But "when it comes to polygamists," Henkel continued, "many media reports about the FLDS raid have typically failed to report the national polygamy rights movement's view. The well-documented and easily-found clarification from our established national polygamy rights organization,, has even been noticeably absent from many reports."

Henkel explained, "The consequence is that every Child Protective Services (CPS) worker across America is being misinformed that polygamy is, by default, somehow 'about' child abuse -- when it is not. And that threatens any household with three or more adults -- whether polygamous or not -- based solely on some anonymous 'person's' suspicions. Are all Catholics and teachers child abusers? Are all dieters a threat of starving their children? Are all Christians a threat of committing murder-suicide with their children? Of course not. In the same way, all normal consenting adult polygamists are not a threat to their children either."

With that, Henkel requested, "For every media outlet, and for every CPS worker everywhere, we ask for the real facts to be reported, known, and understood. The national polygamy rights movement for consenting adults has always opposed the FLDS and the underage issue. Normal consenting adult polygamists oppose child abuse. The children of normal consenting adult polygamists are not in danger. Even though we greatly question the specifics of government tactics and justifications for the raid, we continue to stand - as we have always stood - against the FLDS and the underage issue."

Henkel concluded, "Just as the 'mainstream' Mormons routinely get their clarification in news reports that they have disavowed the FLDS, accuracy of media reporting equally requires that our national polygamy rights movement's disavowal be added too."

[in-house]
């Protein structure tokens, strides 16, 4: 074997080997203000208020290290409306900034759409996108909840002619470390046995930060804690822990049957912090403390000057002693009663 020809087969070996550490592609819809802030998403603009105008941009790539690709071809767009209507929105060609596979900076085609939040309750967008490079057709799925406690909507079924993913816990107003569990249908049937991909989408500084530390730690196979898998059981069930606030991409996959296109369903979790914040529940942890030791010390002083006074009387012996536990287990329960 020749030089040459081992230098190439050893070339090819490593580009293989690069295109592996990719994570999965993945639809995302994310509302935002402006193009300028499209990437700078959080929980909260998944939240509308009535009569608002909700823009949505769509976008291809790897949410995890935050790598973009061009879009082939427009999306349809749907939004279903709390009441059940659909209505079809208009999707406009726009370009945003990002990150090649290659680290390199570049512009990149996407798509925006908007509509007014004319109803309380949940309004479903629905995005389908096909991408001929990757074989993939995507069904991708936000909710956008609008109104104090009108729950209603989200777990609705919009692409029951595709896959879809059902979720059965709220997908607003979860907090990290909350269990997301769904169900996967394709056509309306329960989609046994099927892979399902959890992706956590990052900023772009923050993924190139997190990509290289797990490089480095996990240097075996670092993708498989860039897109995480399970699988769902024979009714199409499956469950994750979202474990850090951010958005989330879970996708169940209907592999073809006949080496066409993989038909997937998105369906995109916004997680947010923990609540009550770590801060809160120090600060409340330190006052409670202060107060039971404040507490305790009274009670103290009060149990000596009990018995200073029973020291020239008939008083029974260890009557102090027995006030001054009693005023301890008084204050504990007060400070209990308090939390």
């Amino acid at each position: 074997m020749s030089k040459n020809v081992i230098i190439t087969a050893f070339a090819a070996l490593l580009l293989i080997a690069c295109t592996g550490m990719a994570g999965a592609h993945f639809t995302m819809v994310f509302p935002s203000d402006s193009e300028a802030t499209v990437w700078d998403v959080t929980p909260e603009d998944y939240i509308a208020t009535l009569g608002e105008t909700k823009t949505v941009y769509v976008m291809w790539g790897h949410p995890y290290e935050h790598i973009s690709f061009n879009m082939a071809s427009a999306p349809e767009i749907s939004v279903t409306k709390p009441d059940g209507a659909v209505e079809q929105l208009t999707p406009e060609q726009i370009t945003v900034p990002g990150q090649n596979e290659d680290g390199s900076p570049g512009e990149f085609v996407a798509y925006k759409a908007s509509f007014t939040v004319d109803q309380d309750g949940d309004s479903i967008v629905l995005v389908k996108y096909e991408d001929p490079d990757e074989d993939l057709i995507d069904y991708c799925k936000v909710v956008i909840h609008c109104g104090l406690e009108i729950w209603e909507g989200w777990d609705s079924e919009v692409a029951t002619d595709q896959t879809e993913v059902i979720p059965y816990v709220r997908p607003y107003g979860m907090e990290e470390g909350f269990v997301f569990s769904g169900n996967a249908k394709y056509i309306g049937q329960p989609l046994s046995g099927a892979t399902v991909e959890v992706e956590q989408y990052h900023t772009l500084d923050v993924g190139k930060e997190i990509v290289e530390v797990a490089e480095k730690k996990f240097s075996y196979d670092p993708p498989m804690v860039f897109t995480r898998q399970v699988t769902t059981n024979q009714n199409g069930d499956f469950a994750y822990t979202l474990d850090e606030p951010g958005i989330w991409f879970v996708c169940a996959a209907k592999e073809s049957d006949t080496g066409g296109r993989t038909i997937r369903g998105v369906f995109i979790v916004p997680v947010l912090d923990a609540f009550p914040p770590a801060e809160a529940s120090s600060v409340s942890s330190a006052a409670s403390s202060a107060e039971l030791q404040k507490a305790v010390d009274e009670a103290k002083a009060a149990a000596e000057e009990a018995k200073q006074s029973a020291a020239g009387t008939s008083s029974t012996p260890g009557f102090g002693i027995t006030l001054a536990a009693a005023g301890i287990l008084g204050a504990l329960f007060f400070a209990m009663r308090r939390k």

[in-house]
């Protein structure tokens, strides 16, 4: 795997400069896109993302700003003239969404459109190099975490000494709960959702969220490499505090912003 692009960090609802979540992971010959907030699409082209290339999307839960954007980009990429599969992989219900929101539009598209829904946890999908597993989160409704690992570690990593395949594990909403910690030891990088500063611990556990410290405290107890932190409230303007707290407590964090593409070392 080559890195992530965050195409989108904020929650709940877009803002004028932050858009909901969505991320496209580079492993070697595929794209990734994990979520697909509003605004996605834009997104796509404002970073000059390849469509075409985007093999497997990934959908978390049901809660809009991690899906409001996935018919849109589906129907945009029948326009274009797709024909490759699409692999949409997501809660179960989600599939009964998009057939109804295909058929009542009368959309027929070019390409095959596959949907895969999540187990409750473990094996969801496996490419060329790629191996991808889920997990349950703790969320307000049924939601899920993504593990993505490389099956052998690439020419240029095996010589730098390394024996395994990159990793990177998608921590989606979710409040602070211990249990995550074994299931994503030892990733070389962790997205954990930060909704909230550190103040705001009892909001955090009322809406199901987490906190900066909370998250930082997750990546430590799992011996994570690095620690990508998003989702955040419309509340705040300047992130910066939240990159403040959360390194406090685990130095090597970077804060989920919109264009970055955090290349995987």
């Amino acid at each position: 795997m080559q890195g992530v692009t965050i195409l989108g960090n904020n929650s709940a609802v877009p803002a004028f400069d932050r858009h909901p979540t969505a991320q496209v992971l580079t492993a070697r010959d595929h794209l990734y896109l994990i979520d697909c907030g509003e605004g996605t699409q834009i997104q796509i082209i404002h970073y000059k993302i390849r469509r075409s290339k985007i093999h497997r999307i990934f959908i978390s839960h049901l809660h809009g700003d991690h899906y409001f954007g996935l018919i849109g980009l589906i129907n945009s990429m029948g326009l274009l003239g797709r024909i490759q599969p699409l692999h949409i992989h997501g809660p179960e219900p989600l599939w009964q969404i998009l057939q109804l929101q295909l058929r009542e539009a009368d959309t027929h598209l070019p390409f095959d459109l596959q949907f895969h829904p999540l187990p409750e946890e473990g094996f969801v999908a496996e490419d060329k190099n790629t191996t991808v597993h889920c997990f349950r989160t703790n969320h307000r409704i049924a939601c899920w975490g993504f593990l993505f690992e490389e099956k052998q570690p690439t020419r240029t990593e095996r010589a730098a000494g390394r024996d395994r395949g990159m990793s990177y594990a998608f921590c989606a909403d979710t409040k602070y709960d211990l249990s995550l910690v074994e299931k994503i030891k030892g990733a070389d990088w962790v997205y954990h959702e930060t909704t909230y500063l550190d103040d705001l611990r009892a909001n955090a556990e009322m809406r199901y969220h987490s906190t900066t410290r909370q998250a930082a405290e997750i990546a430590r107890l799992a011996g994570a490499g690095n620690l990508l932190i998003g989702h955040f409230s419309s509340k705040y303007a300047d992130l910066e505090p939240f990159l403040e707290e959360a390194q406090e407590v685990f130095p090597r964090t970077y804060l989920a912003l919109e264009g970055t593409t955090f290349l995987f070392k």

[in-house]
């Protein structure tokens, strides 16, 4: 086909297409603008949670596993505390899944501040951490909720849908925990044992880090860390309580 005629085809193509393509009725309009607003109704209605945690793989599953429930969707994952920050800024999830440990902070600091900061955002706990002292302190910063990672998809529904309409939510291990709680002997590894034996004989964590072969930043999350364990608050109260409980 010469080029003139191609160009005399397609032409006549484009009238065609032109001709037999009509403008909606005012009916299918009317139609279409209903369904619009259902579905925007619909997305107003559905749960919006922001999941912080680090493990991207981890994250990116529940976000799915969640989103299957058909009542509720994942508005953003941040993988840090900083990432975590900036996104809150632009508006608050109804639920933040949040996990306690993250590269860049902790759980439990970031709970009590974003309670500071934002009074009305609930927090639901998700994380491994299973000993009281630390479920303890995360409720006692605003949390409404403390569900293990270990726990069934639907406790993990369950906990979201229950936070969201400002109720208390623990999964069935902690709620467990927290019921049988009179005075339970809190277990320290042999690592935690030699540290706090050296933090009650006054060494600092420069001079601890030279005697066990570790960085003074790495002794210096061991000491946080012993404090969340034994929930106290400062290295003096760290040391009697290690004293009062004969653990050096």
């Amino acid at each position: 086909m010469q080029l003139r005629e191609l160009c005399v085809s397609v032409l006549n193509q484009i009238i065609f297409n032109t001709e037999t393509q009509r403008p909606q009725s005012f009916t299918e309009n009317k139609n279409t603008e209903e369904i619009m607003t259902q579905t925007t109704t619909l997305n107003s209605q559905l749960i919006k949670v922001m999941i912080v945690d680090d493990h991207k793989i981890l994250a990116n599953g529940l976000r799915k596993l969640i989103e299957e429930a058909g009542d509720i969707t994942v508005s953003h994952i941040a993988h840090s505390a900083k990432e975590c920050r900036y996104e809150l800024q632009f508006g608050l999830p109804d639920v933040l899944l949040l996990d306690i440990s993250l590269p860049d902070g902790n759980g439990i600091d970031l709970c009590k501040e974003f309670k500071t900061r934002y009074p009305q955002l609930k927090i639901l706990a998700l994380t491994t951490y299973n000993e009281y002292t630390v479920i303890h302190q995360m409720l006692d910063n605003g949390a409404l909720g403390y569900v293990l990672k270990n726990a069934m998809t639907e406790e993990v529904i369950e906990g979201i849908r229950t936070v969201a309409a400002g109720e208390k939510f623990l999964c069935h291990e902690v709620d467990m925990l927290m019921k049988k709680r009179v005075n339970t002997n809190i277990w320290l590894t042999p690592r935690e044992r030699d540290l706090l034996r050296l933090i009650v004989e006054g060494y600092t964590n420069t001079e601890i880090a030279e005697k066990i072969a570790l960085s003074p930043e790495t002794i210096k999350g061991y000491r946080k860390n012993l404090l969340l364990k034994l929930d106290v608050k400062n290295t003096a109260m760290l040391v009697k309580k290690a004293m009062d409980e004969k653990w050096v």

To further assist news organizations in future reports, the organization offered the following links for articles previously sent to news outlets through the media-distribution site, The three linked media-articles provide more specific details and insights about these facts. First, the op-ed provides in-depth details revealing how the FLDS have never been part of the polygamy movement and are, therefore, more appropriately identified as a "Mormon Sect." Second, the special report provides numerous media-quotes and newsworthy sound-bites made by Henkel opposing the FLDS, Warren Jeffs, and underage marriage, with such media sources as the Associated Press, CNS News, and CourtTV (before it became TruTV). Third, an official press release from the organization provides many details as to how the FLDS' convicted criminal leader, Warren Jeffs, was always opposed by the national polygamy movement. All media outlets are invited to use those reports for reporting, research, or quotations, as well.

04/08/2008 - OP-ED
FLDS is far more "Mormon sect" than "Polygamist sect"

04/08/2008 - SPECIAL REPORT
FLDS was Always Opposed by National Polygamy Movement - Quotes

09/08/2007 - PRESS RELEASE
Polygamy Movement Opposes Warren Jeffs, Says National Polygamy Rights Leader

Mark Henkel is available for media interviews. Inquiring reporters and other interested parties may contact him for interviews at (207) 450-8603.

Mark Henkel is the National Polygamy Advocate and the Founder of the organization. For more details, please see: is the non-Mormon, cross-denominational, evangelical Christian Polygamy organization. It has been reported by the 700 Club, The Associated Press, The Washington Times, CNS News, Newsweek, CourtTV, NBC's TODAY Show, and many more, as noted at .

Mark Henkel, Founder organization
(207) 450-8603